NFL TV Advertising Won't Save National TV Ad Revenue In Recessionary Economy

Don't count on the NFL to try to carry the load for national TV advertising -- in terms of ever higher revenue or overall gains in 30-second unit pricing.

Like anything in sports and in winning national TV advertising business, you need a team.

While national TV advertising will recover somewhat in the fourth quarter of this year -- up 2%, due to continued strong linear TV NFL programming -- there will be a 5% decline for all of 2023, according to estimates from MoffettNathanson Research.

Apart from playoffs and the Super Bowl in January-February next year, the league doesn't get going again until September. And there are no Olympics scheduled next year.

MoffettNathanson, a media-focused stock market analyst group, said it is “concerned with how the economic backdrop will impact 2023 national TV advertising after football season finishes and forecast 5% declines (down 4% ex-Winter Olympics compares) in 2023.”



It added that a “full recession” could decrease its estimates by "at least an additional 10%." In particular, it is concerned over new, highly touted advertising-supported options from Netflix and Disney+ that are set to launch by the end of this year.

“We expect the majority of these ad dollars will come at the expense of cable networks although we remain concerned that some smaller share will shift away from the pure AVOD services.”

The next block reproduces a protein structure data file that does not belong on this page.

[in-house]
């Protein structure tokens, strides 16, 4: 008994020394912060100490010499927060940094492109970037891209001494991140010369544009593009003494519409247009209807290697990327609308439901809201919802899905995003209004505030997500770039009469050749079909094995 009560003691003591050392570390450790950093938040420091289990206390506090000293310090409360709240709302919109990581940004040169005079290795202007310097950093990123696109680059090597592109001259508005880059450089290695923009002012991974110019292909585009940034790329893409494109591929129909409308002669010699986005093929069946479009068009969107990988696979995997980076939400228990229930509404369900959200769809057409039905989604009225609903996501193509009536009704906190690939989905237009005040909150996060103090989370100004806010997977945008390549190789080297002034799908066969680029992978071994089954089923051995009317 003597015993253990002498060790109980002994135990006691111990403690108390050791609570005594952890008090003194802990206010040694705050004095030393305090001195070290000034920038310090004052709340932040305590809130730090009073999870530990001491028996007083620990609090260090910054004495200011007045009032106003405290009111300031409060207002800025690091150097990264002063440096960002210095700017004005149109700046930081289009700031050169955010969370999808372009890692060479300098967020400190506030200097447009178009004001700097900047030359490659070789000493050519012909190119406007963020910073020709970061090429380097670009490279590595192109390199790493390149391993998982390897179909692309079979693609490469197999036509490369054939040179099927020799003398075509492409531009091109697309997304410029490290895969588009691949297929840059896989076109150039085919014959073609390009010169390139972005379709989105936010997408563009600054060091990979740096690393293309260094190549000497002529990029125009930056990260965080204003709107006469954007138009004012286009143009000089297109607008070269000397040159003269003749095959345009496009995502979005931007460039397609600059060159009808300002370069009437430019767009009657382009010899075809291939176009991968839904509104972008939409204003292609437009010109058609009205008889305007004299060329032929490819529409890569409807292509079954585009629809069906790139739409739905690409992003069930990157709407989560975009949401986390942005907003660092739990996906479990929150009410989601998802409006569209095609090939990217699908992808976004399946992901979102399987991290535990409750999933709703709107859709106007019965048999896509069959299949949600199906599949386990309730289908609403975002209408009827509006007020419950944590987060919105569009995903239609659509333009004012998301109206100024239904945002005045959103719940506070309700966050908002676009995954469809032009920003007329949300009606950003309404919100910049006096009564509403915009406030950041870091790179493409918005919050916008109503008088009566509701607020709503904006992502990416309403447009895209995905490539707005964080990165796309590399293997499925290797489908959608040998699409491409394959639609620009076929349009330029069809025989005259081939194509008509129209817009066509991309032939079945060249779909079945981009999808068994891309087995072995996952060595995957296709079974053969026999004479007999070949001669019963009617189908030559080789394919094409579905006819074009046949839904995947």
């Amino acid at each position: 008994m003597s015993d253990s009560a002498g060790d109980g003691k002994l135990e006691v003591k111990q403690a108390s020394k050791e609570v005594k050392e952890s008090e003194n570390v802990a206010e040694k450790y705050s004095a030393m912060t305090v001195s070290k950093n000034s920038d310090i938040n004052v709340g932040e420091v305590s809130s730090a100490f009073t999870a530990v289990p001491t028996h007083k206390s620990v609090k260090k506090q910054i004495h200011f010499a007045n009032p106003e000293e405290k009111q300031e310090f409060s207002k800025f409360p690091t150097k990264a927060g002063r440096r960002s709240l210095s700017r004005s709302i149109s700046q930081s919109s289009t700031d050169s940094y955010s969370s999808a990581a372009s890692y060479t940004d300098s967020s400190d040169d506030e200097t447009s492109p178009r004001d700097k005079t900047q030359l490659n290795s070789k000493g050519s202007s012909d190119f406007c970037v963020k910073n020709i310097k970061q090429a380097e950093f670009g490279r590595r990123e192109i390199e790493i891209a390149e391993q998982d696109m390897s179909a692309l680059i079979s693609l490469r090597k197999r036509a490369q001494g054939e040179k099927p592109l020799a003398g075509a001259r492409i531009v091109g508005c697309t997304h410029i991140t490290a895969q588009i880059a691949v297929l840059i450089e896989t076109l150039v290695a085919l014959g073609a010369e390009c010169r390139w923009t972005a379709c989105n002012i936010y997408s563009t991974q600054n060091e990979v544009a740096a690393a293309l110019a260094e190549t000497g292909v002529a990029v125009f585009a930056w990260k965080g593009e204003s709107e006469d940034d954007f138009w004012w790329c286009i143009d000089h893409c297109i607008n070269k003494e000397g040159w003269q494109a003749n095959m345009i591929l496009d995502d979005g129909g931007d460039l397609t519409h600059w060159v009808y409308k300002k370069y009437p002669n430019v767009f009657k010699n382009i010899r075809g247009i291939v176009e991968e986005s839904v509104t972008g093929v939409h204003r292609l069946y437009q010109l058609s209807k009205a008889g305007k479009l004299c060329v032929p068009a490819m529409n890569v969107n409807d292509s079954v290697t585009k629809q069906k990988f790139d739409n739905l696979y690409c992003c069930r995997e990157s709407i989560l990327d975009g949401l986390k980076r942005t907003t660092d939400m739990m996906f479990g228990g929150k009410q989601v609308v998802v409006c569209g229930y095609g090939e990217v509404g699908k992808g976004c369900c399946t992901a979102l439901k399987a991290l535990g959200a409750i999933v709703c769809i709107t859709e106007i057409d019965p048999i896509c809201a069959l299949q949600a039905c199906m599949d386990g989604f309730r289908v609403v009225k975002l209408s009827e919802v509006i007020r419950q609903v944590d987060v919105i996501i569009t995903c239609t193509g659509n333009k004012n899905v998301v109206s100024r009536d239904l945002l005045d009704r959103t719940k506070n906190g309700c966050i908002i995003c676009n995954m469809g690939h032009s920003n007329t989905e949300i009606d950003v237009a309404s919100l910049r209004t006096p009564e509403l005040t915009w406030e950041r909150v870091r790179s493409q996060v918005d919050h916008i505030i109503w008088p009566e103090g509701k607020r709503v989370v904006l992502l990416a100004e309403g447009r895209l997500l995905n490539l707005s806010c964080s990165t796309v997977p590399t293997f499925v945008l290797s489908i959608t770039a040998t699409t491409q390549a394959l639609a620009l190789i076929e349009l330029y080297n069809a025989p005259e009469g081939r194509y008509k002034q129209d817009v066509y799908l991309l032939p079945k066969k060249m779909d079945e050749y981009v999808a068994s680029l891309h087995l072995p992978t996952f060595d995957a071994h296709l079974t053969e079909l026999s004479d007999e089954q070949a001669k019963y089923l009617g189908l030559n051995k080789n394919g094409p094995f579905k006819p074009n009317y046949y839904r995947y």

In an earlier estimate from the company, MoffettNathanson disclosed that domestic advertising video-on-demand (AVOD) services from four major providers -- Hulu, Roku, Pluto TV, and Tubi -- would see much smaller growth in the fourth quarter of 6% to $1.7 billion -- versus a 35% gain the first quarter of 2022.

For all of 2022 -- sans 2021 Olympic advertising-included comparisons -- total national TV advertising is projected to slip 2% to around $84 billion.

Even with expectations that AVOD/FAST streaming services will continue to climb -- albeit slowly -- it will not lift all boats amidst a recessionary economy. Just consider that tiny 6% bump for those four AVOD services.

Nor will big-time sports.

TV business analysts will keep talking up how sports are ready to make ever bigger contributions to streaming platforms -- especially to premium live national TV advertising unit pricing.

At the same time, there will be sports TV references, excuses, and/or explanations with regard to overall national TV advertising results.

Better have a new game plan. Many big touchdowns will be tougher to come by.

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